Ethology and production of freshwater crayfish in aquatic polysystems in Western Australia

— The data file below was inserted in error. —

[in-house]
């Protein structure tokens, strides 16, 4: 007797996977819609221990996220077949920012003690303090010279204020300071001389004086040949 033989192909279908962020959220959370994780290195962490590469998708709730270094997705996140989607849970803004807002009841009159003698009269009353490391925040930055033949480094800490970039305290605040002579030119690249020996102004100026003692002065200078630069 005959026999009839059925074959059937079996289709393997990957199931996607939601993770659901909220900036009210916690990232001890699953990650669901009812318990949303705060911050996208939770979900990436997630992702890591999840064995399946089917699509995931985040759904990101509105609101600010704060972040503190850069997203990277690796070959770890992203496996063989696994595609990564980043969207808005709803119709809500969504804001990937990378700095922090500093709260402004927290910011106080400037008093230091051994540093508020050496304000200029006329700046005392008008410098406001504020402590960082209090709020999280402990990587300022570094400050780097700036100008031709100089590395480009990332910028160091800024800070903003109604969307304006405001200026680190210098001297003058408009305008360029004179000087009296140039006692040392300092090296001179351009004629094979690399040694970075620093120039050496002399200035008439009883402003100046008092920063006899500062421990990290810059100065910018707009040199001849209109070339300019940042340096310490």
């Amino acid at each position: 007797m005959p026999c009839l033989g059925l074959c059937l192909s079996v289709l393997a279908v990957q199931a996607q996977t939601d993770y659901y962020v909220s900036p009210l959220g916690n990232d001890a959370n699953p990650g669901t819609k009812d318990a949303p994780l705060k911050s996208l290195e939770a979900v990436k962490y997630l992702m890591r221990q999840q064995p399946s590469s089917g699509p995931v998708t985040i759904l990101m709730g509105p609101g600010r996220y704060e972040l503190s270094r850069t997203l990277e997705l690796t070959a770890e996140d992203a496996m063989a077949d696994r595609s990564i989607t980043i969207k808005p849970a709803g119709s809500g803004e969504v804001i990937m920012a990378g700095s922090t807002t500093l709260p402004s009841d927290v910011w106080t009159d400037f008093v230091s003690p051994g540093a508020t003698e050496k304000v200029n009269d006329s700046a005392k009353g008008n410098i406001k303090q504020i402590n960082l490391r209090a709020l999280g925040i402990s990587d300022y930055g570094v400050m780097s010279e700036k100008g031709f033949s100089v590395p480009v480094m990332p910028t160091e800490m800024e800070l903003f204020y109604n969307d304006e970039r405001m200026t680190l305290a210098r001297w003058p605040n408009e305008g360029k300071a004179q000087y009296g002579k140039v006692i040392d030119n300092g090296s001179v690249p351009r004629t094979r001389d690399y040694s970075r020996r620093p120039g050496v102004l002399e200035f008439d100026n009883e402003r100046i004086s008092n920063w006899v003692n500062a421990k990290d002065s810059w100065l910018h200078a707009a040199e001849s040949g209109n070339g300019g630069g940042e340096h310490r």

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Aquatic polyculture has been recognised as a potential way of increasing the costeffectiveness of farming marron (Cherax tenuimanus), as it can lower average costs of production, increase system yields, and reduce economic risks associated with monoculture operations. Polyculture also increases ecological stability and assists recycling processes, which can result in synergistic benefits to participating species. In aquaculture, this synergism can result in increased profitability through advanced growth rates and/or reduced feed input. However, many of the inherent advantages of aquatic polyculture rely on cohabitants occupying distinct ecological niches within the system. In Western Australia, opportunities to multi-crop aquatic species are limited by species choice due to low natural diversity and strict translocation policies. This creates a situation where available aquaculture species exhibit overlaps in occupied niches. Effects of this overlap can include direct predation, increased intraspecific conflict, and competition for resources such as shelter and food. Prior to this study, silver perch (Bidyanus bidyanus) were identified as a prime candidate for duoculture with marron, based on favourable schooling and feeding characteristics, and preliminary trials demonstrated commercial benefits, including synergistic growth advantages to marron. However, investigations also showed that silver perch will predate on both small and moulting crayfish under certain conditions, and that growth of silver perch was inhibited when held in cages to prevent predation. The work reported in this thesis was undertaken to address the niche overlap existing between marron and silver perch, and therefore assist the marron industry in Western Australia in implementing appropriate management strategies for diversification.Research focussed on investigating the ecological issues underlying interspecific interactions in marron polysystems, with the eventual aim of presenting information that could assist system managers in determining optimal conditions required to reduce antagonistic relationships and maximise synergism, ultimately leading to higher yields. Seven trials were conducted in three culture systems (54L aquaria, 250L aquaria and 720m2 experimental ponds) examining the ability of marron to detect, recognise and respond to a range of information cues (chemical, visual, tactile) from two potential predators (silver perch and Murray cod), with and without competition from conspecific and heterospecific crayfish (Cherax albidus). The ability of marron to interpret and respond appropriately to these variables was tested under a range of system-specific conditions, including stocking density, stocking size, shelter/habitat complexity, food availability, light intensity and life stage. Cage culture conditions were also examined to determine if the addition of shelter would mediate growth inhibition previously recorded, and to determine the desired stocking regime to return market sized fish in one growth season (8 months). Results from laboratory research and field-based trials did not support the free-range culture of marron and silver perch, even where turbidity and habitat complexity is high. Although both male and female marron (various sizes) demonstrated an ability to detect and differentiate between chemical and visual cues from potential predators, avoidance responses were only displayed upon attack from predators, or following predation of conspecifics; and avoidance strategies employed by marron were relatively ineffective.Although marron showed some capacity to recognise an impending predatory threat, high initial mortalities and growth inhibition due to reduced foraging, would greatly reduce system yields. In addition, intraspecific competition between marron is likely to increase as avoidance responses would lead to high relative densities within shelters. The lack of avoidance behaviour displayed by marron when only visual and chemical cues from predators are present strongly supports cage culture of silver perch in marron ponds. As marron did not appear to alter their general behaviour (e.g. foraging) based on cues associated with silver perch held in cages they stand to benefit from cohabitation. Field-trials examining the pond culture of marron and caged silver perch demonstrated synergistic growth advantages to marron, compared to monoculture, and also identified several system variables that appear to improve polyculture production. The addition of bank shelters (within 1m of waters edge) was suggested to give marron a competitive advantage when moulting, expressed through growth and survival. Survival of marron was also increased in caged polyculture ponds, compared to monoculture, most likely due to increased health status (due to improved recycling) and/ or increased habitat complexity owing to the presence of fish cages. Growth inhibition previously reported when silver perch are held in cages was mediated to some degree by cage shelters, which appeared to increase feeding behaviour, reduce general anxiety and resulted in increased growth. The introduction of advanced silver perch fingerlings in order to produce market-sized fish in one growth season was also supported. However, it is recommended that cage culture dynamics require further elucidation if silver perch are to be commercially successful as a stand-alone crop using this growout strategy.Significantly, the synergistic growth advantages experienced by marron when grown with fish demonstrate value from polyculture even if fish are not depended on as a secondary income. In this case, other species may also provide similar advantages, and a native candidate such as freshwater cobbler (Tandanus bostocki) would also redress problems associated with translocation laws restricting the use of silver perch in some areas of Western Australia. As no density effects were recorded in any of the trials conducted for either species, further investigation into increased system loads is required. In addition, as nutrient loads, and thus phytoplankton density, usually increases proportionately with pond biomass it is recommended that an additional herbivorous species, for example white eye mullet (Mugil cephalus), be examined in conjunction with increased density trials. Field research reported in this thesis was carried out in earthen ponds utilising remediated water from a acidified mine lake. Over a three-year period water quality parameters were maintained within optimal ranges for marron and silver perch, and survival and growth of both species was comparable to industry levels. These results validate the effectiveness of mine-water treatment technology; and accordingly, results support commercial viability of crayfish polyculture utilising remediated acid mine water. The large water resources offered by the numerous artificial lakes created from open cut mining has the potential to sustain a large successful aquaculture industry for Collie (Western Australia), and in other areas with extension of water treatment technology.The incorporation of caged silver perch into marron ponds not only takes advantage of the inherent economic and risk-spreading benefits from a diversified management strategy, but also incorporates a number of within-system benefits due to synergism between species. The ecological approach to aquatic polyculture research reported in this thesis has elucidated key communication factors underlying interactions within crayfish polysystems, which is critical to a knowledge-based approach to system management.